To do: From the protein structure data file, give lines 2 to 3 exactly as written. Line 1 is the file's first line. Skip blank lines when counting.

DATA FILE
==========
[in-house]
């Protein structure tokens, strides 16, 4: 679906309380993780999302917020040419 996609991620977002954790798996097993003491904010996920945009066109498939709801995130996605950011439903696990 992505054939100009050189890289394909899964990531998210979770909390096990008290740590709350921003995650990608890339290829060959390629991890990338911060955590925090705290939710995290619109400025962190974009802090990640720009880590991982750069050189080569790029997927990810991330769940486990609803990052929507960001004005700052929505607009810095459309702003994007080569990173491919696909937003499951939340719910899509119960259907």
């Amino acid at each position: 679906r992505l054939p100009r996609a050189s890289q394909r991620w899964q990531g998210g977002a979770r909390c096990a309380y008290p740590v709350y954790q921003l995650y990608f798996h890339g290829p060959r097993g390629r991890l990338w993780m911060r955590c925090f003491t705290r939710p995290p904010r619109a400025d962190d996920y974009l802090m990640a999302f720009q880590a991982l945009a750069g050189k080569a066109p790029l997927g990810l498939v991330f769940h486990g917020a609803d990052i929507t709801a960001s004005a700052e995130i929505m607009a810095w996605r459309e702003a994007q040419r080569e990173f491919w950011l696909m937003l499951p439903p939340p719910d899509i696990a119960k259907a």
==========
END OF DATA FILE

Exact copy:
């Protein structure tokens, strides 16, 4: 679906309380993780999302917020040419 996609991620977002954790798996097993003491904010996920945009066109498939709801995130996605950011439903696990 992505054939100009050189890289394909899964990531998210979770909390096990008290740590709350921003995650990608890339290829060959390629991890990338911060955590925090705290939710995290619109400025962190974009802090990640720009880590991982750069050189080569790029997927990810991330769940486990609803990052929507960001004005700052929505607009810095459309702003994007080569990173491919696909937003499951939340719910899509119960259907």
């Amino acid at each position: 679906r992505l054939p100009r996609a050189s890289q394909r991620w899964q990531g998210g977002a979770r909390c096990a309380y008290p740590v709350y954790q921003l995650y990608f798996h890339g290829p060959r097993g390629r991890l990338w993780m911060r955590c925090f003491t705290r939710p995290p904010r619109a400025d962190d996920y974009l802090m990640a999302f720009q880590a991982l945009a750069g050189k080569a066109p790029l997927g990810l498939v991330f769940h486990g917020a609803d990052i929507t709801a960001s004005a700052e995130i929505m607009a810095w996605r459309e702003a994007q040419r080569e990173f491919w950011l696909m937003l499951p439903p939340p719910d899509i696990a119960k259907a």